The answer is simple –listen.
The reasons are also straightforward and split into the core values DTR Medical operate by, namely Innovation, Quality and Service.
Yes, we all know “the customer is always right” but in many ways, this has become a saying and not an ideal. We also have to pay attention because our ISO9001: 2008 and EN ISO13485:2012 certification requires us to take a concern seriously.
Our experience of some medical device manufacturers is they give just enough management time to pass the next audit.
To respond like this may have no effect in the short term, but in future, it will result in loss of competitiveness as others take note, and it could risk losing customer loyalty, which will be very expensive to win back.
Customers raise their concerns in good faith and it is essential to treat them with respect. At DTR Medical, we know our credibility is enhanced when we take concerns seriously even if we don’t like what we are hearing.
When a hospital raises a concern, they are acting on behalf of others who may be facing the same issue, but who may not know, who may have ignored it, or they have decided to buy elsewhere.
For us, a concern gives us feedback from the market and identifies where we can improve our product quality. Sterile single-use fine pointed scissors, like an Iris or Stevens Tenotomy, are designed for delicate work requiring precision and the ability to cut right at the tip.
Recognition of this came through a concern raised by a Maxillofacial Department in a private hospital with the result being we now check all these scissor types will cut at the tip to give the clinician an effective and satisfactory instrument they can use with confidence.
This may appear obvious, but the customer’s concern helped us define the limits of acceptability on behalf of all users. Not surprisingly, we often get feedback; “your fine scissors are so much better than anything else we have tried.”
Care about Service
Thankfully, DTR Medical rarely receives concerns about the service we provide, but this does not mean we can afford to be complacent. We must expect a customer to think it, even if they don’t always tell us.
Service is easy when things are going well, but the healthcare services we supply depend on our reliability because their patients expect to be seen and treated when they get their appointments. For single-use medical device manufacturers like DTR Medical, this means, no instruments and may lead to cancelled appointments.
The basics of good service are a clear idea of forward demand informing purchasing and production planning. The result is we supply sterile product from stock and with over 700 lines we achieve over 97% same day dispatch. This is a great performance, but we are only as good as our next shipment.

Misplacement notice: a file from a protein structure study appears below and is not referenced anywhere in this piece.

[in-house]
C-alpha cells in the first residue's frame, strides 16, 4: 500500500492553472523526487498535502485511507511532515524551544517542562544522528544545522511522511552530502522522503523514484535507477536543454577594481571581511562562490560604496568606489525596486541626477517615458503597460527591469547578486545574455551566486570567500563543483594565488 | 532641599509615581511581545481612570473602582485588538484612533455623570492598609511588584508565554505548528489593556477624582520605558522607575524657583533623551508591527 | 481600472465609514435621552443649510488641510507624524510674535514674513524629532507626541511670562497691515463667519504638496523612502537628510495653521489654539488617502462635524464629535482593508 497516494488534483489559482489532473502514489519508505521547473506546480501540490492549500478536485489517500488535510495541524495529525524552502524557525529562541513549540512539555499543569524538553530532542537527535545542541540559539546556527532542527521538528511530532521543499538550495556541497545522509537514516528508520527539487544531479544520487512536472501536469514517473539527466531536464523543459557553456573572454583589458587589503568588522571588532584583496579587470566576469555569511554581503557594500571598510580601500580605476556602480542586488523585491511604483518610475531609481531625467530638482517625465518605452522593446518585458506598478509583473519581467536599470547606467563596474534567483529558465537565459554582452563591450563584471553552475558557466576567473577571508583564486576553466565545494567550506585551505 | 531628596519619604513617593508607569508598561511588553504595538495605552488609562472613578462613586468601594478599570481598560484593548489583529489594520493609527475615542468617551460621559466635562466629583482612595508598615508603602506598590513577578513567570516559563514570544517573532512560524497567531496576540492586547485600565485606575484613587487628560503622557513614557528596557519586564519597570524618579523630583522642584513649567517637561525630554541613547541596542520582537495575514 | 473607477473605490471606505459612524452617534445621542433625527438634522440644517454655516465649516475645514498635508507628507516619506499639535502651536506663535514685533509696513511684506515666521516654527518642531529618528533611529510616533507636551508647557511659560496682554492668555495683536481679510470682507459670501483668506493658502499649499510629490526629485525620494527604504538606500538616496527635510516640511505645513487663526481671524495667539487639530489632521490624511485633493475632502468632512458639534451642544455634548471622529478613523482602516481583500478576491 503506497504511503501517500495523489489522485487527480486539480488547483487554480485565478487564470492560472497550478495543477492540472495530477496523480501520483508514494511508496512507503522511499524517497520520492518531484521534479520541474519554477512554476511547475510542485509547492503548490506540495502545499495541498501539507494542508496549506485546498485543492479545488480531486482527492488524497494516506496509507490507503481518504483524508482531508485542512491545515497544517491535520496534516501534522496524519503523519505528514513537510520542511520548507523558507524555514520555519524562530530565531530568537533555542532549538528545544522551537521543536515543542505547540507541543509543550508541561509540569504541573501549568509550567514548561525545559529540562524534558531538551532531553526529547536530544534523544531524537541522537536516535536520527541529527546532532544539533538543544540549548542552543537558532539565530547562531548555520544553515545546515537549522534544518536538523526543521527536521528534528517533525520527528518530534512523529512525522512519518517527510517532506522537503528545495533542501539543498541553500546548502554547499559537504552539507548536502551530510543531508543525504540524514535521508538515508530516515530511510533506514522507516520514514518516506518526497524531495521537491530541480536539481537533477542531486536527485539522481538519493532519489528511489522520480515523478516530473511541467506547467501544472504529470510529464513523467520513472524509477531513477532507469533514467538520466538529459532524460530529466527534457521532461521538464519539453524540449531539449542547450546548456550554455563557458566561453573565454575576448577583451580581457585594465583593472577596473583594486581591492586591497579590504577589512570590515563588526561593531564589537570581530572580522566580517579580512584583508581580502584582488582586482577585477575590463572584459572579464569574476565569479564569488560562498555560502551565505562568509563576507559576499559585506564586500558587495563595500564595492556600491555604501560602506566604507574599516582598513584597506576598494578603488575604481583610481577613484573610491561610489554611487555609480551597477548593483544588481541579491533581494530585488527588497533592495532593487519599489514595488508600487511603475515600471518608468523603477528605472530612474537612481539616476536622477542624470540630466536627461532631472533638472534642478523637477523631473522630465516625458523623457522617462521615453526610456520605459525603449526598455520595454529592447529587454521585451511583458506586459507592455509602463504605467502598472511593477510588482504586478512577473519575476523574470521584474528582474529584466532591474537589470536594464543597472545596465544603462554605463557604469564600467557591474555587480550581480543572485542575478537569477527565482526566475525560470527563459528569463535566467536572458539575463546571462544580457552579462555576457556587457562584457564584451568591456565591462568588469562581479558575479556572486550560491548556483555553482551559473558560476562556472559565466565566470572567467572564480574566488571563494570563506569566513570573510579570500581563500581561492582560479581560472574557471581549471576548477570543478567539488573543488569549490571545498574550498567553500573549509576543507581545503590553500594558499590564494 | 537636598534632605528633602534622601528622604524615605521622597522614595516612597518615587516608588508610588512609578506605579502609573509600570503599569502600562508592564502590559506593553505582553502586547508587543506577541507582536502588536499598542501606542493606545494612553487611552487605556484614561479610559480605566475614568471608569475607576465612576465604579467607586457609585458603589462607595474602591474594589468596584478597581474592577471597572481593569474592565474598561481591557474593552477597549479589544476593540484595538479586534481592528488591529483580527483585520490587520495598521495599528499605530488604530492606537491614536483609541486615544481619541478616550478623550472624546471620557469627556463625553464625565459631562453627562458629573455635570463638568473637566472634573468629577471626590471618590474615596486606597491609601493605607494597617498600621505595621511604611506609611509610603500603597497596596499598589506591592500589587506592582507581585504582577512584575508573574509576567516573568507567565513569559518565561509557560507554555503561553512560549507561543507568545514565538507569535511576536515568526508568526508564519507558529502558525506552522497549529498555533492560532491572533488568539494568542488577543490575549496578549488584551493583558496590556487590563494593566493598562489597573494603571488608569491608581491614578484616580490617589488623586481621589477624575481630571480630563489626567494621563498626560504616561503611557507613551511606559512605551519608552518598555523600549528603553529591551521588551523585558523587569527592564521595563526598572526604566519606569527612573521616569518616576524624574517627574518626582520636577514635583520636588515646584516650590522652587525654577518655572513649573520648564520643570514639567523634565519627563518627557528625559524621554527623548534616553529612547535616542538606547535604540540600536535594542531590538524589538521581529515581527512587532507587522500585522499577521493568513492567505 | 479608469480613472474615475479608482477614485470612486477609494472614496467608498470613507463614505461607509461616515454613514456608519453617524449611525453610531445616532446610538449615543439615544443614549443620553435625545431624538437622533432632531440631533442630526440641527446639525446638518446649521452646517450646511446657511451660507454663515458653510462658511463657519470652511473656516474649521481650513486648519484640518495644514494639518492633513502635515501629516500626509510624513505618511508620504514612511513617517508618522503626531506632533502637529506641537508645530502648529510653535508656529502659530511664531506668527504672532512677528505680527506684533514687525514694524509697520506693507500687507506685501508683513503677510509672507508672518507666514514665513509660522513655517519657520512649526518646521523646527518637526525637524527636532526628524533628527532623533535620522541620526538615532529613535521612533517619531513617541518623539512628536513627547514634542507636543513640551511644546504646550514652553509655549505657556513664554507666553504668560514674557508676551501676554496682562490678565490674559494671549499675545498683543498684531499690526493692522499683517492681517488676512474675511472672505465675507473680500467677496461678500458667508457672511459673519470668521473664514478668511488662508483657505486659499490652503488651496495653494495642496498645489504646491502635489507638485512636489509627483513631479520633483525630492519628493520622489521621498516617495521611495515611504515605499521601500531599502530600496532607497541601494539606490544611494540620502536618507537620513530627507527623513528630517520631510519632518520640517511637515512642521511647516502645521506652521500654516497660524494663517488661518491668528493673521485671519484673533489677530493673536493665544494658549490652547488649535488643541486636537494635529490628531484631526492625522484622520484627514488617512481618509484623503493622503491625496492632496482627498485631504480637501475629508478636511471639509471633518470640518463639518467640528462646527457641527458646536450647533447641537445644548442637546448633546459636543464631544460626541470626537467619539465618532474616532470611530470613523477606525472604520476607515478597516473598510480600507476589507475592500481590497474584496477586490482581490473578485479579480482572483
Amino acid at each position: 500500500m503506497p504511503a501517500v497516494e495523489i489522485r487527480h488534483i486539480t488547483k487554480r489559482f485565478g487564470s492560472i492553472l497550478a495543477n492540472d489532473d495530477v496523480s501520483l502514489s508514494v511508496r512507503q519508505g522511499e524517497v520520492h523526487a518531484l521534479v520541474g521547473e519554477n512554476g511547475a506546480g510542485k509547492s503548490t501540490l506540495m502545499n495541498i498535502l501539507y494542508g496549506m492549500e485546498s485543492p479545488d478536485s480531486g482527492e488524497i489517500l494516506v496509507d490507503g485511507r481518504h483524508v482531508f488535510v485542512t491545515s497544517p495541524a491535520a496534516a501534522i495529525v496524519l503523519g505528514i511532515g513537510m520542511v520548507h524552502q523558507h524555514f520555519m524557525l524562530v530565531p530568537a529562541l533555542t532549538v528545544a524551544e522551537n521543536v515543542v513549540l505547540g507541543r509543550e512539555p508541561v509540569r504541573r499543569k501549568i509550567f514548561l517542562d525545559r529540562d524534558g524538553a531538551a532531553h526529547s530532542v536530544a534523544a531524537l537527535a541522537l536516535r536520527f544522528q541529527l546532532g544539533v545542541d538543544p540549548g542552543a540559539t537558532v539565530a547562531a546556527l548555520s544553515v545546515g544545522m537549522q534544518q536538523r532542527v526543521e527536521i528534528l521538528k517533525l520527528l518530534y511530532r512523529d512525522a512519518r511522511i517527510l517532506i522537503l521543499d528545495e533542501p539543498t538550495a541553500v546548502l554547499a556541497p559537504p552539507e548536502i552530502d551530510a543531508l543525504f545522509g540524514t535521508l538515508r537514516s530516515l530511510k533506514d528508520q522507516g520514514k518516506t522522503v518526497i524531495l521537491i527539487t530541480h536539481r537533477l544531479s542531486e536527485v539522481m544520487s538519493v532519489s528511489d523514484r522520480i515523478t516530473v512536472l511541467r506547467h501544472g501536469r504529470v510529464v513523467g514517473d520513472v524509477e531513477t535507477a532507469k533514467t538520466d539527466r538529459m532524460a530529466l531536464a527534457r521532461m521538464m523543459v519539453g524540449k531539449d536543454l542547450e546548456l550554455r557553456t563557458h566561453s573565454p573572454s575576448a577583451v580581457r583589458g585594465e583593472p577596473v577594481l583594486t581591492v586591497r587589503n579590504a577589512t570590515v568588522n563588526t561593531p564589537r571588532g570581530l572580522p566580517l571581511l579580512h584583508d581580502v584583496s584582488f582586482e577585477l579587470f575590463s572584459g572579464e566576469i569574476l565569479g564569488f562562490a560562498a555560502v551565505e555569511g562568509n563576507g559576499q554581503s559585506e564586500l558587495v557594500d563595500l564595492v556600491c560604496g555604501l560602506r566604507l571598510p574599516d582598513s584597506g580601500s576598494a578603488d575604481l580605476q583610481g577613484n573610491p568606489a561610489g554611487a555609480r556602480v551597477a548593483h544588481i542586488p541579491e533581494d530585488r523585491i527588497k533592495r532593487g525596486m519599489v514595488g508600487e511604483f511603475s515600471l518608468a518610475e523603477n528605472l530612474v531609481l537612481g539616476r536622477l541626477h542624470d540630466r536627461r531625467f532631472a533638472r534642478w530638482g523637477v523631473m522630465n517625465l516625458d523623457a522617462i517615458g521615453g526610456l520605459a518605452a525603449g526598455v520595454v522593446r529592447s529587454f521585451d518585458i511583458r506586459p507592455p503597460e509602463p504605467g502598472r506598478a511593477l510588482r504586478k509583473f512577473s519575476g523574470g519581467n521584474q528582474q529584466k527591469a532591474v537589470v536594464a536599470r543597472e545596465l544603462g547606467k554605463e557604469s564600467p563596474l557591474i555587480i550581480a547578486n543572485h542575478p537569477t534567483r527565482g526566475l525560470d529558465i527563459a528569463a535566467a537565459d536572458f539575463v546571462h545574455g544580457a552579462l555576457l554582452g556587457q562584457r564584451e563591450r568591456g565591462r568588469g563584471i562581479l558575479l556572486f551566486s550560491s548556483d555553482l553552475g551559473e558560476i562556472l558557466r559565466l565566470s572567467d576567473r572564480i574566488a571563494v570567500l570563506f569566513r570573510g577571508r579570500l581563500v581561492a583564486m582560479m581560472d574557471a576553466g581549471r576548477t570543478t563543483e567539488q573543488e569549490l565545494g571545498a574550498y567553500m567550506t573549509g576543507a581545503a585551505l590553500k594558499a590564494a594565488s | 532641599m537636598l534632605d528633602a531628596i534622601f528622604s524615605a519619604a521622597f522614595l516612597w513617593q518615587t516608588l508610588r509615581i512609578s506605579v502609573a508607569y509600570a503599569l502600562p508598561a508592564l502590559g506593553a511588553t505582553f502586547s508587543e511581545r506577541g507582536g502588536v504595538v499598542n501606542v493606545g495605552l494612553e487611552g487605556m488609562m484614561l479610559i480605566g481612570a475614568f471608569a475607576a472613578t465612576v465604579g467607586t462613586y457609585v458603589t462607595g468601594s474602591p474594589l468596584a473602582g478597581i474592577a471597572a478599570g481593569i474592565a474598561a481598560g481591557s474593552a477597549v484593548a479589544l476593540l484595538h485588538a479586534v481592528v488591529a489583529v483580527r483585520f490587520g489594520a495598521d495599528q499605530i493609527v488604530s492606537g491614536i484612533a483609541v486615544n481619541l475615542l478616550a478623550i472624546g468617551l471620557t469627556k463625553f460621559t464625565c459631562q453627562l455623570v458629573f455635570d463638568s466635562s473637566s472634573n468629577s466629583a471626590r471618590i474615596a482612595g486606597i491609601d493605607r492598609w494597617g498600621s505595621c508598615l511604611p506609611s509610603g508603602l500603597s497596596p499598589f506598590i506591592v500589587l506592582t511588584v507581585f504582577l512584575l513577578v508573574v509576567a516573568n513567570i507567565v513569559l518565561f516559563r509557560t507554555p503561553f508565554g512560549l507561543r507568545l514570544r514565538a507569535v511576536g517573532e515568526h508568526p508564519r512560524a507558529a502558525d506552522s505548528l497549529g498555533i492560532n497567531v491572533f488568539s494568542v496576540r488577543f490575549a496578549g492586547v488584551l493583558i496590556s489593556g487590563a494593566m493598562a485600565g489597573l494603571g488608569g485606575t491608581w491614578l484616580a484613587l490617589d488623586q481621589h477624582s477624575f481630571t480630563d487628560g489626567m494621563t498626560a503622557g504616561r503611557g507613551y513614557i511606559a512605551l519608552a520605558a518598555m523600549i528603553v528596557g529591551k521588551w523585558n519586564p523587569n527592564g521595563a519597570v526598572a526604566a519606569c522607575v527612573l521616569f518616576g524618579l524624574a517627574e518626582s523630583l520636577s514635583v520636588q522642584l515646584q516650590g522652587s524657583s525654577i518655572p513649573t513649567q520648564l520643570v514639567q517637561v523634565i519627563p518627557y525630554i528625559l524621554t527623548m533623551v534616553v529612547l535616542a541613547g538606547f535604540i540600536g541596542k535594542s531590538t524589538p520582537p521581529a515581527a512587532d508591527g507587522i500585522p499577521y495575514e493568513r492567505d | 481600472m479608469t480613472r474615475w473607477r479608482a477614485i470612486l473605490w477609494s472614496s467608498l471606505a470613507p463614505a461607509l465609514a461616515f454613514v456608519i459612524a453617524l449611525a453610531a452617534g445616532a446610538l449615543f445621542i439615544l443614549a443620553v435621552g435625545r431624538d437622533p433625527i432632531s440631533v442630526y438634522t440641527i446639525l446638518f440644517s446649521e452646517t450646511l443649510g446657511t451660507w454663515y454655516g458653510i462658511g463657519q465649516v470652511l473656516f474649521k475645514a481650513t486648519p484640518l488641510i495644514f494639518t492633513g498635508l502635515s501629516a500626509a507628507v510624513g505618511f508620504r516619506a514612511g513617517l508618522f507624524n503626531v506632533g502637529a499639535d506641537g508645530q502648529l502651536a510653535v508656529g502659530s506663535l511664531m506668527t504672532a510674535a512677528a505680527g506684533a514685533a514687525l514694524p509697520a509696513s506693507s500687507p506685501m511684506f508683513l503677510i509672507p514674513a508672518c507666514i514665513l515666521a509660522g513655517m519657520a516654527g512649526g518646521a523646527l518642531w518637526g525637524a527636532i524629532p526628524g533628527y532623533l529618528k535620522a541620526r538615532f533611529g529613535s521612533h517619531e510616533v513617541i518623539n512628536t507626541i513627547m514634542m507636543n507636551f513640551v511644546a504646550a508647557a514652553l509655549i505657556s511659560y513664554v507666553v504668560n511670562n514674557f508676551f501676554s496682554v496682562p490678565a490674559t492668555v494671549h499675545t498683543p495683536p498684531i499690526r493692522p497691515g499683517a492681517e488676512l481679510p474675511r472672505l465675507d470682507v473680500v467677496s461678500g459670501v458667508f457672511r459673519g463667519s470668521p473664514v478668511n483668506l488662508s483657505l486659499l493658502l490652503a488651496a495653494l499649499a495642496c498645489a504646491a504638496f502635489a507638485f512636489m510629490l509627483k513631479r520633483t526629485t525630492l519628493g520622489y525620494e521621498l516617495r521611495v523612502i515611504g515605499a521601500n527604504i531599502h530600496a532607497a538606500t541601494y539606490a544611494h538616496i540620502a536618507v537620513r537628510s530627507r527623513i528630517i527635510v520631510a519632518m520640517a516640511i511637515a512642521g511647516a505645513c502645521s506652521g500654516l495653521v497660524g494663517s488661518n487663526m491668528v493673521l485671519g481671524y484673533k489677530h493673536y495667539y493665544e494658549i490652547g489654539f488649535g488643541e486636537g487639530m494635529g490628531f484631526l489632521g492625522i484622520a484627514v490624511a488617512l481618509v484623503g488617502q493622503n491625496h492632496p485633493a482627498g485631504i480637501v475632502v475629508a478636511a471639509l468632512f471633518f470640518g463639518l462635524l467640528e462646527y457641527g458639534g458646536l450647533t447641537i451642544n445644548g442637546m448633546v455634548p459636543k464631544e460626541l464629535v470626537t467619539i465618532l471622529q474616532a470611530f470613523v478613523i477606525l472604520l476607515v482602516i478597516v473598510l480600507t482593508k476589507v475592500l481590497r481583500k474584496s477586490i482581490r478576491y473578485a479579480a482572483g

Thinking of customer concerns, what we do with the 3% we cannot send out defines our service values. After all, our character is determined by how we handle the difficult things and not just the easy items.
Sterilisation is a key part of our process, so product release is usually dependent on this. When we have a backorder of a few days we know the customer is unlikely to be dependent on a fast delivery unless they tell us.
However, once we get to five days or more the onus is on us to make contact as soon as possible. This may be uncomfortable, but it is decidedly more manageable than the user forced to ring us and complain.
It may be we have to make contact more than once, keeping the customer informed, but every time we do this we are thanked not criticised. It shows we care about their needs.
Convert it into Innovation
When we receive a customer concern it also provides a great opportunity to develop our product range. It may be a tighter specification, a new product or material, or a new process, but whatever the potential innovation is can be a converted into a valuable asset for future growth.
The recent well-publicised rise in obesity has resulted in customers complaining some instruments are too short for such patients. In colposcopy, anaesthetic needles will not reach the cervix, but we can help by making the single-use syringe 30mm longer.
In general and abdominal surgery, we have extended the range to include a Long Poole Suction Handle 37.5% longer than the traditional pattern.
Decontamination Units were being picked up at audit on their processes and validations and this was passed on to us. Our response was to determine that sterilisation by gamma irradiation removed the risk of moisture, and creating a range of pre-cut lengths enabled the sterile services team to focus on instrument reprocessing.
We now have over fifty lines, used by hospitals, biotechnology and medical companies for a wide variety of purposes. Perhaps the most significant use is in neurosurgery where the routinely used PVC tube is too rigid for their work.
Using silicone connected to suction handles, like the Fraziers, means the surgeon does not get tired in long procedures from fighting the tubing. A customer concern providing an unrelated benefit to a different department.
Listen & Learn
For DTR Medical, we regard the concerns of our customers as really valuable feedback. We have a record of examples where our quality, service and innovation have benefited from what we learnt.
Customer concerns are worthwhile and the skill of listening is what makes the difference to the outcome. Get it right and your business will flourish.